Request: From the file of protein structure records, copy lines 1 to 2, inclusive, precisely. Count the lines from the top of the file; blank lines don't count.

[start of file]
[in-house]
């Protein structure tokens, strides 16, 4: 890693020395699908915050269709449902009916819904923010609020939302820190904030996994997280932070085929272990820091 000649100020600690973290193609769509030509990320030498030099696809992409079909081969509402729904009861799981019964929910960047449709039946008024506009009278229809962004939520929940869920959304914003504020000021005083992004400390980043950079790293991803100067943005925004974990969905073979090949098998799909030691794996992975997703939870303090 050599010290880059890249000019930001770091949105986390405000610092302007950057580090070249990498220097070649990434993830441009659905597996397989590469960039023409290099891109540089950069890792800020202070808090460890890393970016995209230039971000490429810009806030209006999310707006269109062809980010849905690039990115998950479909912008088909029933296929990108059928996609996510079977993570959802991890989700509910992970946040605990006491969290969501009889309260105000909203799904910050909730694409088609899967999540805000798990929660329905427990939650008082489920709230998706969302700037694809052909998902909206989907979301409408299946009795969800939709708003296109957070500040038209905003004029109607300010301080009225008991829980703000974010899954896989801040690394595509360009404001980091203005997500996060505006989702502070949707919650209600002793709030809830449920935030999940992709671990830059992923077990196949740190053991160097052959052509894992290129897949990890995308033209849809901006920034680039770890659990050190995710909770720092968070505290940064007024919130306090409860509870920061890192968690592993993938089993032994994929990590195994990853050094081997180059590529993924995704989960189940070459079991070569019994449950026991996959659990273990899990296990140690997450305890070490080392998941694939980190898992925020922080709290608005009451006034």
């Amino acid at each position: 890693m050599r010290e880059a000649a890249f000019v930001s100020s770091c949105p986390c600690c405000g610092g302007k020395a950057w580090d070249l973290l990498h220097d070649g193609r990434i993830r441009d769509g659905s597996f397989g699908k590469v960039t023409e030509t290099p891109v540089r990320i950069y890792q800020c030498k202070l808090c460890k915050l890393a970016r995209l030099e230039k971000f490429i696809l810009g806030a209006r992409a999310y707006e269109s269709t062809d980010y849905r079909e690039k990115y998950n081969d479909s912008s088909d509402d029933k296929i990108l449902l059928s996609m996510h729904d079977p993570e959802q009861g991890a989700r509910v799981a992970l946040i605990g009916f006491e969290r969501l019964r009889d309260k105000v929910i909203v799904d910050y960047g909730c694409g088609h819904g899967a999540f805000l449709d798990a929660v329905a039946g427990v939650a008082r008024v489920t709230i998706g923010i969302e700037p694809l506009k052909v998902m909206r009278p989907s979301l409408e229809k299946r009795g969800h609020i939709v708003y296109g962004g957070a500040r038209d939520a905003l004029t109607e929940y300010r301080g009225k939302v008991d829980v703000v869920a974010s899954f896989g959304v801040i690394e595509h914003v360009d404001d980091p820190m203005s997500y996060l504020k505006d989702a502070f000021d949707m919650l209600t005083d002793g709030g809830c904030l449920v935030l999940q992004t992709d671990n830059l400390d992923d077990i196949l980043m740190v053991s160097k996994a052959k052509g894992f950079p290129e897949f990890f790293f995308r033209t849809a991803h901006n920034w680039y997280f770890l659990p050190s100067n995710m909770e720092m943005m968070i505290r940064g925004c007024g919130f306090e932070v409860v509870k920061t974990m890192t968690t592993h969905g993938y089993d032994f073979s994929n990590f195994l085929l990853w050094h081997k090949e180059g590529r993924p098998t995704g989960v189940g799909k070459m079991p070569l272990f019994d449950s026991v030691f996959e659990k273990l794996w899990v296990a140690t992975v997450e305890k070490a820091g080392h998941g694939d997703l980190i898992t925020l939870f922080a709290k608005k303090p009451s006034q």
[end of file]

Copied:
[in-house]
């Protein structure tokens, strides 16, 4: 890693020395699908915050269709449902009916819904923010609020939302820190904030996994997280932070085929272990820091 000649100020600690973290193609769509030509990320030498030099696809992409079909081969509402729904009861799981019964929910960047449709039946008024506009009278229809962004939520929940869920959304914003504020000021005083992004400390980043950079790293991803100067943005925004974990969905073979090949098998799909030691794996992975997703939870303090 050599010290880059890249000019930001770091949105986390405000610092302007950057580090070249990498220097070649990434993830441009659905597996397989590469960039023409290099891109540089950069890792800020202070808090460890890393970016995209230039971000490429810009806030209006999310707006269109062809980010849905690039990115998950479909912008088909029933296929990108059928996609996510079977993570959802991890989700509910992970946040605990006491969290969501009889309260105000909203799904910050909730694409088609899967999540805000798990929660329905427990939650008082489920709230998706969302700037694809052909998902909206989907979301409408299946009795969800939709708003296109957070500040038209905003004029109607300010301080009225008991829980703000974010899954896989801040690394595509360009404001980091203005997500996060505006989702502070949707919650209600002793709030809830449920935030999940992709671990830059992923077990196949740190053991160097052959052509894992290129897949990890995308033209849809901006920034680039770890659990050190995710909770720092968070505290940064007024919130306090409860509870920061890192968690592993993938089993032994994929990590195994990853050094081997180059590529993924995704989960189940070459079991070569019994449950026991996959659990273990899990296990140690997450305890070490080392998941694939980190898992925020922080709290608005009451006034």